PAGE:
DJ Grandmaster Flash Missing His Car After Parking Attendant Gave It Away

Dude, where’s my car?

That’s what DJ Grandmaster Flash was asking earlier this month after a parking attendant mistakenly gave his car away to someone else.

The hip-hop star’s 2014 white Dodge Charger is missing after a parking valet with 101 Car Park garage in Manhattan gave his car to someone with no ID and no parking stub.

The car went missing July 16 after Grandmaster Flash left it with the parking attendant for just over an hour. When he returned to find his car missing, he was understandably angry.

“When I came back two hours later, homeboy told me he gave my car to somebody with no ID that looked like me. What? How should anyone be allowed to walk into a public car park and get a car released without the stub, without ANY ID, how is this possible?”

So far, the police haven’t been able to recover the car, which Flash says was filled with records and other priceless memorabilia.

Flash quickly took to social media, including Twitter and Instagram, to vent his disgust with the parking attendant’s mistake. The parking attendant said the person looked like Grandmaster Flash but was wearing different shoes. He was also without ID or a parking stub.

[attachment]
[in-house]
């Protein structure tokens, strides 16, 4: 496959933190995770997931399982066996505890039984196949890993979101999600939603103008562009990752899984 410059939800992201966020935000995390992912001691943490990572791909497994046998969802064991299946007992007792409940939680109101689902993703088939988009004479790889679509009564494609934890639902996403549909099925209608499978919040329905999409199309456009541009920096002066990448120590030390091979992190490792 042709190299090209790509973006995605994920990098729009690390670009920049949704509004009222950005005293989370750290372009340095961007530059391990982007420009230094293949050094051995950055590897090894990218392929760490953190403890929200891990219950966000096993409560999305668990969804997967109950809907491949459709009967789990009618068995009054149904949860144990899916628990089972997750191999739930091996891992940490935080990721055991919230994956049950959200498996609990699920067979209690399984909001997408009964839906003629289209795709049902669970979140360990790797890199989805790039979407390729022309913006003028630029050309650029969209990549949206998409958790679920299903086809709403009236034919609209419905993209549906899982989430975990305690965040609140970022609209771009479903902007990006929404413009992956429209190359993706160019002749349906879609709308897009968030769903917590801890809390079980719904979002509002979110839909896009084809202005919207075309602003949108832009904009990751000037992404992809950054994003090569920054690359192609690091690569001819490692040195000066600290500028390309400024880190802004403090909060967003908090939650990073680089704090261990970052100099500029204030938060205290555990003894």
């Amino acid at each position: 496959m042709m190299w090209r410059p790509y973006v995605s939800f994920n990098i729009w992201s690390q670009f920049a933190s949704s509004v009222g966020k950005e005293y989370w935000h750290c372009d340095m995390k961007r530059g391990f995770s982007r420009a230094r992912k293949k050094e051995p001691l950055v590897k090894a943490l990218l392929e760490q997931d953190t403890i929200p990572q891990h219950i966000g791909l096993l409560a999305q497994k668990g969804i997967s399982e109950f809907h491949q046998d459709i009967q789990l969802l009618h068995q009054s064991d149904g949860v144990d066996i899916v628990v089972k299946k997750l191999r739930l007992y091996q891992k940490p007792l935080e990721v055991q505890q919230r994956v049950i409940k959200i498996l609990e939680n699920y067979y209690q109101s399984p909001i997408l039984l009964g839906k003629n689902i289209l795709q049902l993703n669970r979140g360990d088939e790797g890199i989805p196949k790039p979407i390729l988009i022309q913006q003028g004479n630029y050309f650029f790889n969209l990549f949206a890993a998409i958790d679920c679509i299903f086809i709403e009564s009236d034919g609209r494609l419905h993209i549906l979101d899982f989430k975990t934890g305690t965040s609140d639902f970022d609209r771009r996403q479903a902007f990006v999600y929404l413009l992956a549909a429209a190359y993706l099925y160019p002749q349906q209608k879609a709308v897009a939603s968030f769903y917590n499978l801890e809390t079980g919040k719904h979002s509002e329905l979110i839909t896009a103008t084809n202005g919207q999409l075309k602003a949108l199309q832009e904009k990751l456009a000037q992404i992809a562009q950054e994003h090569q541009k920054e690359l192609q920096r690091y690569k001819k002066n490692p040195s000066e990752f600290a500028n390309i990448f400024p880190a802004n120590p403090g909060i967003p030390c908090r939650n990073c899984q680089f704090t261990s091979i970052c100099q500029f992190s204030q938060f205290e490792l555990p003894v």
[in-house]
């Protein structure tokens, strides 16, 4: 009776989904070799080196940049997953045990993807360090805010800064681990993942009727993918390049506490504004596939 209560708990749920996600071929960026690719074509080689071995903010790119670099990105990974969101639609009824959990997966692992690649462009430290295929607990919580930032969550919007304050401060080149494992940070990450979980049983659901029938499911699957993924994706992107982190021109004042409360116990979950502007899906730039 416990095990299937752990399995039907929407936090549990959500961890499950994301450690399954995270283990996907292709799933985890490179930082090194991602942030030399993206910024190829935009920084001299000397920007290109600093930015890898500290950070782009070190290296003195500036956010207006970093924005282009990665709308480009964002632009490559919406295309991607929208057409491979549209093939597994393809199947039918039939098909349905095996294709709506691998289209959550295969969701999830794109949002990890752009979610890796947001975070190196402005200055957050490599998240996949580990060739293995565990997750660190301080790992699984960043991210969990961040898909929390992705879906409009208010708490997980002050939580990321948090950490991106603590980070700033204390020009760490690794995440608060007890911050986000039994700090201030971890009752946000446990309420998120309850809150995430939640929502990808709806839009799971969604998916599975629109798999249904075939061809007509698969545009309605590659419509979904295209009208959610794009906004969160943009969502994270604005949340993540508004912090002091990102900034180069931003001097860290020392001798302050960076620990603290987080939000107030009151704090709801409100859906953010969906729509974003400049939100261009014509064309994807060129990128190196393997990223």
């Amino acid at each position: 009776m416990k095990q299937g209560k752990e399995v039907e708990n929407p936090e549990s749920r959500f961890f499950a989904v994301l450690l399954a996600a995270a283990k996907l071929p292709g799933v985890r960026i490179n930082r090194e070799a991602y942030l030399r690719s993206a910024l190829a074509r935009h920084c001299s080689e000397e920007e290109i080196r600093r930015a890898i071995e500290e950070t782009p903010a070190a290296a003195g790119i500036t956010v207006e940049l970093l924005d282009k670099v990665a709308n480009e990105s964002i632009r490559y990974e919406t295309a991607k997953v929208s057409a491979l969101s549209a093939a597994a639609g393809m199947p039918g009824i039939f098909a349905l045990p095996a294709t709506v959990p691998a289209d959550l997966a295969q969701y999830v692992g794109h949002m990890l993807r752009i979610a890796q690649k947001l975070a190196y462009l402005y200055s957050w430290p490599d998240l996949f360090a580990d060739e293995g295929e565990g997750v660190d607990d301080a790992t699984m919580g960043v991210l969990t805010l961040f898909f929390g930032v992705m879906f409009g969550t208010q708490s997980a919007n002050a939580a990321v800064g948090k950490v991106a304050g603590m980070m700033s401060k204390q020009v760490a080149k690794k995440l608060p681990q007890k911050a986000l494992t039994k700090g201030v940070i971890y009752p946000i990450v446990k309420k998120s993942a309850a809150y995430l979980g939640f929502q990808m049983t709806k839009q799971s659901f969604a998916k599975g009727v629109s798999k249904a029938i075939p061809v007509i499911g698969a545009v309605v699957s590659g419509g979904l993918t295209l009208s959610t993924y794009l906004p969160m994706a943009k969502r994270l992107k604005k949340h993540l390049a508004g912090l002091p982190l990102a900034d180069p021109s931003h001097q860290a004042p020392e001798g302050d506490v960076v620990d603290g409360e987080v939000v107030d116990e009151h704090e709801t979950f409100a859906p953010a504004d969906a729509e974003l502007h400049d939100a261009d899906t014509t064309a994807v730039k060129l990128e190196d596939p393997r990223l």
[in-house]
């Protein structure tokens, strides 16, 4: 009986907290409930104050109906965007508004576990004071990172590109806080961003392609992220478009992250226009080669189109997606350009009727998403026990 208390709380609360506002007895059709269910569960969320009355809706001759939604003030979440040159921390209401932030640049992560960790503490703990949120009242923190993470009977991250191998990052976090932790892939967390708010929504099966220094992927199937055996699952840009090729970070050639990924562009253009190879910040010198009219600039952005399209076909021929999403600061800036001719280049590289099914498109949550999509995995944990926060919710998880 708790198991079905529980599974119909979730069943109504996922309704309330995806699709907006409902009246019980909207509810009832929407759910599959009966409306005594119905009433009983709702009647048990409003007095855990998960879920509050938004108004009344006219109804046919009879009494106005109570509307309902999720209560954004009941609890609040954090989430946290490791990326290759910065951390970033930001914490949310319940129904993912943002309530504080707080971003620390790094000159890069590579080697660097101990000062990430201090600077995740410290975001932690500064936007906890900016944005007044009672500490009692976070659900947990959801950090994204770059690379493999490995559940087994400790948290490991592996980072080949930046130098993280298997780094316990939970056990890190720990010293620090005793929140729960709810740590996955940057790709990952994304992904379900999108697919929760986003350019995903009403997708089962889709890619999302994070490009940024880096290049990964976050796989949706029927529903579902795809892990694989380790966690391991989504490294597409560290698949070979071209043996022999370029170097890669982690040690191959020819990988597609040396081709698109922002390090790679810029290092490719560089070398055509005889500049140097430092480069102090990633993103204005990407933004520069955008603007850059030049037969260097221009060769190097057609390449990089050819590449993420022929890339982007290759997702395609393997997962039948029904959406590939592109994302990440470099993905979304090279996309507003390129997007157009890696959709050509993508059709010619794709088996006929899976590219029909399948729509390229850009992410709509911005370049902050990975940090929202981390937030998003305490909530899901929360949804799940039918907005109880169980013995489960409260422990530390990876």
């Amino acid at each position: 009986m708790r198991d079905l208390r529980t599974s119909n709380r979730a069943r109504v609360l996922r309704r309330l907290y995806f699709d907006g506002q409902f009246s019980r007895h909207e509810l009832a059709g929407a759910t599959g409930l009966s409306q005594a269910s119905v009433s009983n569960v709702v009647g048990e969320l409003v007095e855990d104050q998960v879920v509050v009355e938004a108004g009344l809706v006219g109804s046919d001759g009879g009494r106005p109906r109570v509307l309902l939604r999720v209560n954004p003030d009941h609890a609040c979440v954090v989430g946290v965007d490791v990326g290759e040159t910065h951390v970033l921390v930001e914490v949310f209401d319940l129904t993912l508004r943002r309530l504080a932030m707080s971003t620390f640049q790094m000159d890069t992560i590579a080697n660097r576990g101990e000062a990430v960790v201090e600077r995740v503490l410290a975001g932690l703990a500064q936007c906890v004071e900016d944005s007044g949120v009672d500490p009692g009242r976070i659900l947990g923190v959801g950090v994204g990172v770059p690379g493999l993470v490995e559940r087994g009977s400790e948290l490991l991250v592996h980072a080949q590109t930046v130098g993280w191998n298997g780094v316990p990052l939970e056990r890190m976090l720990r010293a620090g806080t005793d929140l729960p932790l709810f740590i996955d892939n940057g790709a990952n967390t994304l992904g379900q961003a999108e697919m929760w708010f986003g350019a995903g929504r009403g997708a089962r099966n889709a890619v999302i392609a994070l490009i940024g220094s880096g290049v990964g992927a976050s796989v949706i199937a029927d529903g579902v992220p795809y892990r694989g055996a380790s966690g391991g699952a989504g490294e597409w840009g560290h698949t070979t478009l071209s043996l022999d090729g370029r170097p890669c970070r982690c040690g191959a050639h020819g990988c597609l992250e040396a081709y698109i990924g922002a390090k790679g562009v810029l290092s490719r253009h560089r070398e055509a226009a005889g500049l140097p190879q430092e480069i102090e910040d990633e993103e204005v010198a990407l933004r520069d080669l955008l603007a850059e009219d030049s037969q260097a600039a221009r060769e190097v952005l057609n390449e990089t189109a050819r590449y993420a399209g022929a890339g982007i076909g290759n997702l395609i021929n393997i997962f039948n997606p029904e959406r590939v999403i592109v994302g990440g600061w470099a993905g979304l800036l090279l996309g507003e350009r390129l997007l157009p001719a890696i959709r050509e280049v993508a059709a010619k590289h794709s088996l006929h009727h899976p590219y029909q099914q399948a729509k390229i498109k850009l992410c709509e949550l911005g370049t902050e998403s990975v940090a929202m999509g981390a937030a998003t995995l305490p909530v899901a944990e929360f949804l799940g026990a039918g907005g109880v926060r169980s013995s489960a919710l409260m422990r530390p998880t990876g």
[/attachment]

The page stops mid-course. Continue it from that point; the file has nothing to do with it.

Police have launched an investigation into the bizarre incident categorizing it as grand larceny. The parking garage has so far refused to comment to media outlets on the event.

DJ Grandmaster Flash, whose real name is Joseph Saddler, is considered to be a hip-hop pioneer whose cutting and mixing techniques have earned him a spot in the Rock and Roll Hall of Fame.

He was the first person to use vinyl records and the turntable as an instrument. A founding member of the group DJ Grandmaster Flash and Furious Five, he is widely credited with creating the hip-hop revolution.

The next stop for the hip-hop star after the new car lot will be a stop in London July 29 to perform at the Brooklyn Bowl.

In other hip hop news, a new study just named rapper Eminem and Kanye West as having the largest vocabulary in their music. Previously, classic rock star Bob Dylan held that position.

The study indicated hip-hop’s inclusion of slang and swear words increased their song’s lyrical density.

If you’re in New York and you find Flash’s white Dodge Charger, be sure and hit him up on social media. You might earn an autograph.

[Photo by Scott Gries/Getty Images]